The weekend’s matches saw champions Rangers win a comfortable 3-0 at home to Livingston, following on a superb performance in a pre-season friendly against Real Madrid. In contrast, main rivals Celtic went down 2-1 at Hearts, adding to the woes of their new manager.
Last season’s historic 55th league title for the Ibrox club marked a dramatic turnaround in its fortunes. The past decade has been a difficult time to be a Rangers fan. The liquidation of the holding company, and the team’s consequent descent into lower leagues, while Celtic reigned supreme with nine titles in a row, would have tested the loyalty of lesser supporters. Now, at last, Rangers are back on top, and Steven Gerrard and his men are widely predicted to continue in that position for some time to come.
In most countries in the world, there might be expected to be a positive relationship between the country’s most successful, and best supported, football team, and the country’s government. When it comes to the SNP, however, they do seem to have a Rangers problem.
I can think of supporters of both Celtic and Rangers among the ranks of Conservative, Labour and Liberal Democrat politicians in Scotland. But whilst there are a number of high profile Celtic fans within the SNP ranks, I cannot think of a single SNP MP or MSP who identifies as a Rangers supporter. Indeed, too often we seem to see naked hostility towards the club and its fans.
It is true that Rangers, like all football clubs, have a small minority of fans responsible for disorder and unacceptable behaviour. Yet the great majority of supporters are decent individuals with no time for mindless sectarianism or bigotry.
When Mo Johnston was signed by Graeme Souness in 1989, becoming the first openly Catholic player for Rangers since World War One, he was welcomed with open arms by Rangers fans.
Similarly, when Mark Walters became the first high profile black player in Scottish football, signing for Rangers in 1987, he was the darling of the home support, yet faced horrendous abuse with monkey noises, and the throwing of bananas on the pitch, from supporters of other teams.
Despite this background, the club has been a convenient whipping boy for Nationalist politicians and their cheerleaders amongst the commentariat. When Rangers secured their historic 55th league title in May, a large crowd of supporters marched from Ibrox to George Square, there there were scenes of disorder from a small minority. First Minister Nicola Sturgeon was quick to take to social media to express her disgust at this behaviour. Yet, when we saw Scotland fans in London misbehaving, some apparently indulging in anti-English chanting, during the Euros, the First Minister was silent on the matter, giving rise to accusations of double standards.
At the same time, SNP MSP James Dornan, a man who would find an anti-Catholic conspiracy in a discarded orange peel, highlighted a video on social media which purported to show Rangers players in an after-match celebration singing offensive and sectarian words. This is the same James Dornan who later had to apologise for falsely claiming that Lothian Buses in Edinburgh were guilty of anti-Irish prejudice for stopping running services early on St Patrick’s Day, following a spate of vandalism and attacks on drivers.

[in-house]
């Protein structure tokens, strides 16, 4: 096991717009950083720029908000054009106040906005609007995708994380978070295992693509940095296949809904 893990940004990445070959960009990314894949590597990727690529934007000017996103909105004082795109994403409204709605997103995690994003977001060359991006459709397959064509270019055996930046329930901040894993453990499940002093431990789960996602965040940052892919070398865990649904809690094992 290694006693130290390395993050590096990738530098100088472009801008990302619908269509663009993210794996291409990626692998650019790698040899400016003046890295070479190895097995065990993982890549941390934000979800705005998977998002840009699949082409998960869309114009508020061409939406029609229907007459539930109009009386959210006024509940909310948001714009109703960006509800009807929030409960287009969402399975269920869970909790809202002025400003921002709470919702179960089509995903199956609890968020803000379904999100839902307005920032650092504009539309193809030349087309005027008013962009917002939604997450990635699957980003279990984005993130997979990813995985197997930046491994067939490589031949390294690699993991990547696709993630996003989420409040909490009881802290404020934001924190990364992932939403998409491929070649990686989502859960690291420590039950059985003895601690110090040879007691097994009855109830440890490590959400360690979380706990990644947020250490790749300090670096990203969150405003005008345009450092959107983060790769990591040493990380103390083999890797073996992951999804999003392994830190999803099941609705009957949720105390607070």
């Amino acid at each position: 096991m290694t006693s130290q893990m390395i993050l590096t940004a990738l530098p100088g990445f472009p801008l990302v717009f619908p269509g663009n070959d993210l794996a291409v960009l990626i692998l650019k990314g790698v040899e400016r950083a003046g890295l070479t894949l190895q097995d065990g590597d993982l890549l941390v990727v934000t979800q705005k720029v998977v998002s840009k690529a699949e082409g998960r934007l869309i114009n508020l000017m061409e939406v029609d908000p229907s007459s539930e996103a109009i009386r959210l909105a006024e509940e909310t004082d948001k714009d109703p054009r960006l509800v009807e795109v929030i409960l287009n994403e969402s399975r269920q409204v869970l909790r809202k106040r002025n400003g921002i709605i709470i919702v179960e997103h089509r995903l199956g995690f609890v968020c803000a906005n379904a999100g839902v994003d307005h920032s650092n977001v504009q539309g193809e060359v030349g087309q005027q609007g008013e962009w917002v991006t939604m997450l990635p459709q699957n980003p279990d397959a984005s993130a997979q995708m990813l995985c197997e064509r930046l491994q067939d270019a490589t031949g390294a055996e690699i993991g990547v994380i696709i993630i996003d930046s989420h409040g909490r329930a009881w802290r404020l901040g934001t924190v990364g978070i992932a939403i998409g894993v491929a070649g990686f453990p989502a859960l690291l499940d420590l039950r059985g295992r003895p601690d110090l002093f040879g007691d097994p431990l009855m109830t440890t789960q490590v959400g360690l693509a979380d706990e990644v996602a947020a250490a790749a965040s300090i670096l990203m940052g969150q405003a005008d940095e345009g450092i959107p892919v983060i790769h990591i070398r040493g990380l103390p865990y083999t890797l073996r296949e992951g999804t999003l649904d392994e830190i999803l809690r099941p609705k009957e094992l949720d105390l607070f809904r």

Worse still, the then Justice Secretary Humza Yousaf, immediately took to Twitter to demand that Rangers took action against the players involved. Given that a crime had potentially been committed, it was extraordinary that the person in charge of Scotland’s justice system would react in such a way, particularly given the doubtful provenance of the video in question.
In due course the Police confirmed, if it were in any doubt, that the video was a fake, and yet no apology has been forthcoming from Yousaf for his conduct.
All this comes against the backdrop of what is fast becoming the biggest scandal in Scottish legal history, namely the malicious prosecution of the former administrators of Rangers. Already £24 million has been paid out in compensation and legal costs to two of the affected individuals, and it is estimated that the total claims could cost the Scottish taxpayer over £100 million.
Whilst there is no suggestion of direct political interference in the operation of the Crown Office in these cases, it is not difficult for conspiracy theorists to question the motivations behind these prosecutions.
In due course, the then Lord Advocate, Frank Mulholland, now a High Court judge, will have serious questions to answer about his and his office’s conduct in relation to these matters.
Against this backdrop, it is not surprising that there is an attitude of mutual distrust between the SNP and many Rangers fans. Perhaps it suits the SNP to demonise an institution which is culturally identified with British unionism and support for the monarchy. If working class unionists can all be caricatured as red-faced anti-Catholic bigots, then won’t that help build support for Scottish independence?
It would be good if the Scottish Government could start to address these concerns. If Nicola Sturgeon, as MSP for Glasgow Southside, visited Ibrox Stadium, she would hear about the excellent work done by the Rangers Charity Foundation, working with disadvantaged young people across the city. She would hear about the “Everyone Anyone” initiative to welcome people from all backgrounds, cultures and communities to support the club.
She and her Ministers would be welcomed with open arms by the club leadership who want to have a positive relationship with Scotland’s governing Party. If the SNP want to solve their Rangers problem, then the answer lies in their own hands.